(CNN) — The family of Tyre Nichols filed a federal lawsuit against the city of Memphis, its police department and the officers involved in the fatal beating of the 29-year-old Black man after a traffic stop in January.

Nichols was repeatedly punched and kicked by Memphis police officers following a traffic stop and brief foot chase January 7. He was hospitalized and died three days later.

The lawsuit said the fatal beating was the “direct and foreseeable product of the unconstitutional policies, practices, customs, and deliberate indifference of the City of Memphis” and its police chief.

The suit compared Nichols’ beating to the 1955 killing of Emmitt Till, adding that — like Till — Nichols suffered a beating “endured at hands of a modern-day lynch mob.”

Five police officers, who are also Black, were fired following an internal investigation and were indicted on criminal charges January 26.

The five charged officers were part of the department’s specialized SCORPION unit, which was launched in 2021 to take on a rise in violent crime in Memphis.

Memphis police said the unit was permanently deactivated shortly after video of Nichols’ arrest was released in January.

Body camera videos and surveillance footage from Nichols’ arrest were released a day later, publicly revealing the severity of the beating, drawing widespread condemnation from residents and police officials and, the county prosecutor said, contradicting what officers said happened in the initial police report.

The video prompted renewed national debate on justice in policing and reform, shaking a nation accustomed to videos of police brutality — especially against people of color. It also spurred protests and vigils in Memphis and other major US cities.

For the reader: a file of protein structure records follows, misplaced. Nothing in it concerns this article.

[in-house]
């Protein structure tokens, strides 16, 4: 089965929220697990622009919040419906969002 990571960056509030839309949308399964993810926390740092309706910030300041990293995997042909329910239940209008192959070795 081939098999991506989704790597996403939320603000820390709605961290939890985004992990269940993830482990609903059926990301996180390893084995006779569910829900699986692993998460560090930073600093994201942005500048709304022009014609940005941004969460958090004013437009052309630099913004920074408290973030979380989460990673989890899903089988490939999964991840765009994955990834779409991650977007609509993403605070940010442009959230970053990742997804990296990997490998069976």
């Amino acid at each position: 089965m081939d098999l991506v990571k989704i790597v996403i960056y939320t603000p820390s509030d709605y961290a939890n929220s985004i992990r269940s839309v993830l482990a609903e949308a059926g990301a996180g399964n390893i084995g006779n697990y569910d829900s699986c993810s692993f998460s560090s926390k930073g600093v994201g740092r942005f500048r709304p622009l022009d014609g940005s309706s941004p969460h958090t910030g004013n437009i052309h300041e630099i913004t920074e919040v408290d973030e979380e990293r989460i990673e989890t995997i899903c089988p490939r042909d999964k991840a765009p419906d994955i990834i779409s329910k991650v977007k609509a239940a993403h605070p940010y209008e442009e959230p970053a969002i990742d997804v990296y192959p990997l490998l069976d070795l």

The US Department of Justice is reviewing the Memphis Police Department. The DOJ also said it would separately review specialized units across the US and create a guide for their use in addition to its review of the Memphis PD.

The five former Memphis police officers indicted in January were arraigned February 17 on criminal charges.

Tadarrius Bean, Demetrius Haley, Justin Smith, Emmitt Martin III and Desmond Mills Jr. each face charges of second-degree murder, aggravated assault, aggravated kidnapping, official misconduct and official oppression. Second-degree murder in Tennessee is considered a Class A felony punishable by 15 to 60 years in prison.

Their attorneys entered not guilty pleas on their behalf.

Police in February identified a sixth officer who was fired, Preston Hemphill, who is White. Police said he was accused of violating departmental policies including those covering personal conduct and truthfulness.

Last month, a Memphis official said that a seventh police officer has been fired and others were suspended or left the force after Nichols’ death. The officer’s name, and details about what the officer is accused of doing weren’t immediately released.

And three Memphis fire department personnel who responded to the scene — two emergency medical technicians and a fire lieutenant — were fired, though none was criminally charged, according to the city. A city official said last month that a fourth fire department worker was suspended but no details were provided.

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